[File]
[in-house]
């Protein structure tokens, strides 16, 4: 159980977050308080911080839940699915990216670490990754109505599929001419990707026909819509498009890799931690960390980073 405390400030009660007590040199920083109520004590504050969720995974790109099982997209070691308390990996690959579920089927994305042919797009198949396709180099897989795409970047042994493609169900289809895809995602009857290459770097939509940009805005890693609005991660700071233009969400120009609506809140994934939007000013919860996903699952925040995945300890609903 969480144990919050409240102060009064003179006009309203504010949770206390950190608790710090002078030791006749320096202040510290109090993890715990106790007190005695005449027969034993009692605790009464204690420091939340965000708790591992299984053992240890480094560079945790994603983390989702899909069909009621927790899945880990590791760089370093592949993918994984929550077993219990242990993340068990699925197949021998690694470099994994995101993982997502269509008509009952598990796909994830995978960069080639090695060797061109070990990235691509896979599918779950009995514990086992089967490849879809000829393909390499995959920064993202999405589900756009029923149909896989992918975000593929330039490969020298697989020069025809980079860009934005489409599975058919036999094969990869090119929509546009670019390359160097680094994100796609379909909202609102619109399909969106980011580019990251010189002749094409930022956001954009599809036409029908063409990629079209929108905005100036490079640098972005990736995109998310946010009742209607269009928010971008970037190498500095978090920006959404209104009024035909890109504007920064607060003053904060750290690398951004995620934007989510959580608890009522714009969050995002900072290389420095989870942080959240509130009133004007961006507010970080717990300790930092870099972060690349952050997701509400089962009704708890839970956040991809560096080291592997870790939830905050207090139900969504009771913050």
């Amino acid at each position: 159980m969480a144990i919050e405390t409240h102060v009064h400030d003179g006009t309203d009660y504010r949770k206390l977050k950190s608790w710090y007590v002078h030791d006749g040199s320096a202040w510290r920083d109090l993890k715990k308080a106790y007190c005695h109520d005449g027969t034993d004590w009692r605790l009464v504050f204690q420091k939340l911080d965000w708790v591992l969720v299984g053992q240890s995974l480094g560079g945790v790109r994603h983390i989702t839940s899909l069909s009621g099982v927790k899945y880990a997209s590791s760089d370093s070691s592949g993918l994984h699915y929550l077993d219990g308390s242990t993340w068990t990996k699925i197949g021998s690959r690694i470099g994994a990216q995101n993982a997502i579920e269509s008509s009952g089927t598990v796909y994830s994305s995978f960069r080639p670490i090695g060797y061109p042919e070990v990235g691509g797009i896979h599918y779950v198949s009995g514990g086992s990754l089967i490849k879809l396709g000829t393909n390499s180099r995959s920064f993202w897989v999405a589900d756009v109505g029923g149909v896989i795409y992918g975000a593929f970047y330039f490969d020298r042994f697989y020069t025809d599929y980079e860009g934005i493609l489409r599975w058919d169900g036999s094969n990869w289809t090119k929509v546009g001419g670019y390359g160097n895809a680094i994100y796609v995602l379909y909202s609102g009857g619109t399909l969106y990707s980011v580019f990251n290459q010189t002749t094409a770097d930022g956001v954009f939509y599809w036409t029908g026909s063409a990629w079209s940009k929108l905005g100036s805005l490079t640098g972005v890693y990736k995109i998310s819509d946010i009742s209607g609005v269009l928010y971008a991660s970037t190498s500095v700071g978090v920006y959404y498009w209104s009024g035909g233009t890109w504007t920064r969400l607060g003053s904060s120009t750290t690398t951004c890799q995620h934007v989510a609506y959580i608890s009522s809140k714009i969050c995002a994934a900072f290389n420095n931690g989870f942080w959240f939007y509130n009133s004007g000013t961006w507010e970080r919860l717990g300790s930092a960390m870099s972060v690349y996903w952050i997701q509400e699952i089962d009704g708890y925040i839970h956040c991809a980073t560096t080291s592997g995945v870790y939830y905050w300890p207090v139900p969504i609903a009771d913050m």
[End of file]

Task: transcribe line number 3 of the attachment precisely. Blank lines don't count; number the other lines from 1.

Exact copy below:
């Amino acid at each position: 159980m969480a144990i919050e405390t409240h102060v009064h400030d003179g006009t309203d009660y504010r949770k206390l977050k950190s608790w710090y007590v002078h030791d006749g040199s320096a202040w510290r920083d109090l993890k715990k308080a106790y007190c005695h109520d005449g027969t034993d004590w009692r605790l009464v504050f204690q420091k939340l911080d965000w708790v591992l969720v299984g053992q240890s995974l480094g560079g945790v790109r994603h983390i989702t839940s899909l069909s009621g099982v927790k899945y880990a997209s590791s760089d370093s070691s592949g993918l994984h699915y929550l077993d219990g308390s242990t993340w068990t990996k699925i197949g021998s690959r690694i470099g994994a990216q995101n993982a997502i579920e269509s008509s009952g089927t598990v796909y994830s994305s995978f960069r080639p670490i090695g060797y061109p042919e070990v990235g691509g797009i896979h599918y779950v198949s009995g514990g086992s990754l089967i490849k879809l396709g000829t393909n390499s180099r995959s920064f993202w897989v999405a589900d756009v109505g029923g149909v896989i795409y992918g975000a593929f970047y330039f490969d020298r042994f697989y020069t025809d599929y980079e860009g934005i493609l489409r599975w058919d169900g036999s094969n990869w289809t090119k929509v546009g001419g670019y390359g160097n895809a680094i994100y796609v995602l379909y909202s609102g009857g619109t399909l969106y990707s980011v580019f990251n290459q010189t002749t094409a770097d930022g956001v954009f939509y599809w036409t029908g026909s063409a990629w079209s940009k929108l905005g100036s805005l490079t640098g972005v890693y990736k995109i998310s819509d946010i009742s209607g609005v269009l928010y971008a991660s970037t190498s500095v700071g978090v920006y959404y498009w209104s009024g035909g233009t890109w504007t920064r969400l607060g003053s904060s120009t750290t690398t951004c890799q995620h934007v989510a609506y959580i608890s009522s809140k714009i969050c995002a994934a900072f290389n420095n931690g989870f942080w959240f939007y509130n009133s004007g000013t961006w507010e970080r919860l717990g300790s930092a960390m870099s972060v690349y996903w952050i997701q509400e699952i089962d009704g708890y925040i839970h956040c991809a980073t560096t080291s592997g995945v870790y939830y905050w300890p207090v139900p969504i609903a009771d913050m």